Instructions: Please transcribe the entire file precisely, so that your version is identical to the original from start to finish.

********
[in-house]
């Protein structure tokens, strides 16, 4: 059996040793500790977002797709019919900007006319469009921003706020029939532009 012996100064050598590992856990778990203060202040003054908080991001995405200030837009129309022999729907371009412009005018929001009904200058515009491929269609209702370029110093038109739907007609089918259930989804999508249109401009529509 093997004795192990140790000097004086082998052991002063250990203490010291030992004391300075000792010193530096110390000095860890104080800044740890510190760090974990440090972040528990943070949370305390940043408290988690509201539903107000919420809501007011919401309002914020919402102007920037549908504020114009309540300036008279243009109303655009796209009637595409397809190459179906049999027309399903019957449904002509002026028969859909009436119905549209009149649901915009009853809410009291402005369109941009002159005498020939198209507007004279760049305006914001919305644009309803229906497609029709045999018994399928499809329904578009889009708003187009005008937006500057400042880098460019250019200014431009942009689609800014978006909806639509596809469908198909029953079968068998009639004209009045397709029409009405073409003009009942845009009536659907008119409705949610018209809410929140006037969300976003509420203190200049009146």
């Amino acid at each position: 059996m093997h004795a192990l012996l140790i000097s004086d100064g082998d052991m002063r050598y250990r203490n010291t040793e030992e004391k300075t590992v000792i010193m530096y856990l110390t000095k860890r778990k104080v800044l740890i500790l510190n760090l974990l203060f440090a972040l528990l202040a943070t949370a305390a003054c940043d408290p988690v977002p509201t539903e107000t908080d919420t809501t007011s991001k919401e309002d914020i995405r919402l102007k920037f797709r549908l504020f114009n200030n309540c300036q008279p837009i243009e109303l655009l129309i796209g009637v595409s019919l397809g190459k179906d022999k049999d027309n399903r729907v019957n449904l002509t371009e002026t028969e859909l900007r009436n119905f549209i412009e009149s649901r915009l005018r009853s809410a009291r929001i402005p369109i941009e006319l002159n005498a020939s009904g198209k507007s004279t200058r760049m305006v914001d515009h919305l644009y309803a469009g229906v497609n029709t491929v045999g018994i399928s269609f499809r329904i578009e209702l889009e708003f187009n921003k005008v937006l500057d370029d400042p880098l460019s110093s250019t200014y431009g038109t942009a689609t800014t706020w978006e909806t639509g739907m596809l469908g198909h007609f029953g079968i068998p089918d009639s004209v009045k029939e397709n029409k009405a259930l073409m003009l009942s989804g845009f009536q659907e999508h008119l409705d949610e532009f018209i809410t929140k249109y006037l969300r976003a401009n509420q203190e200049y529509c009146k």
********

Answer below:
[in-house]
């Protein structure tokens, strides 16, 4: 059996040793500790977002797709019919900007006319469009921003706020029939532009 012996100064050598590992856990778990203060202040003054908080991001995405200030837009129309022999729907371009412009005018929001009904200058515009491929269609209702370029110093038109739907007609089918259930989804999508249109401009529509 093997004795192990140790000097004086082998052991002063250990203490010291030992004391300075000792010193530096110390000095860890104080800044740890510190760090974990440090972040528990943070949370305390940043408290988690509201539903107000919420809501007011919401309002914020919402102007920037549908504020114009309540300036008279243009109303655009796209009637595409397809190459179906049999027309399903019957449904002509002026028969859909009436119905549209009149649901915009009853809410009291402005369109941009002159005498020939198209507007004279760049305006914001919305644009309803229906497609029709045999018994399928499809329904578009889009708003187009005008937006500057400042880098460019250019200014431009942009689609800014978006909806639509596809469908198909029953079968068998009639004209009045397709029409009405073409003009009942845009009536659907008119409705949610018209809410929140006037969300976003509420203190200049009146």
């Amino acid at each position: 059996m093997h004795a192990l012996l140790i000097s004086d100064g082998d052991m002063r050598y250990r203490n010291t040793e030992e004391k300075t590992v000792i010193m530096y856990l110390t000095k860890r778990k104080v800044l740890i500790l510190n760090l974990l203060f440090a972040l528990l202040a943070t949370a305390a003054c940043d408290p988690v977002p509201t539903e107000t908080d919420t809501t007011s991001k919401e309002d914020i995405r919402l102007k920037f797709r549908l504020f114009n200030n309540c300036q008279p837009i243009e109303l655009l129309i796209g009637v595409s019919l397809g190459k179906d022999k049999d027309n399903r729907v019957n449904l002509t371009e002026t028969e859909l900007r009436n119905f549209i412009e009149s649901r915009l005018r009853s809410a009291r929001i402005p369109i941009e006319l002159n005498a020939s009904g198209k507007s004279t200058r760049m305006v914001d515009h919305l644009y309803a469009g229906v497609n029709t491929v045999g018994i399928s269609f499809r329904i578009e209702l889009e708003f187009n921003k005008v937006l500057d370029d400042p880098l460019s110093s250019t200014y431009g038109t942009a689609t800014t706020w978006e909806t639509g739907m596809l469908g198909h007609f029953g079968i068998p089918d009639s004209v009045k029939e397709n029409k009405a259930l073409m003009l009942s989804g845009f009536q659907e999508h008119l409705d949610e532009f018209i809410t929140k249109y006037l969300r976003a401009n509420q203190e200049y529509c009146k």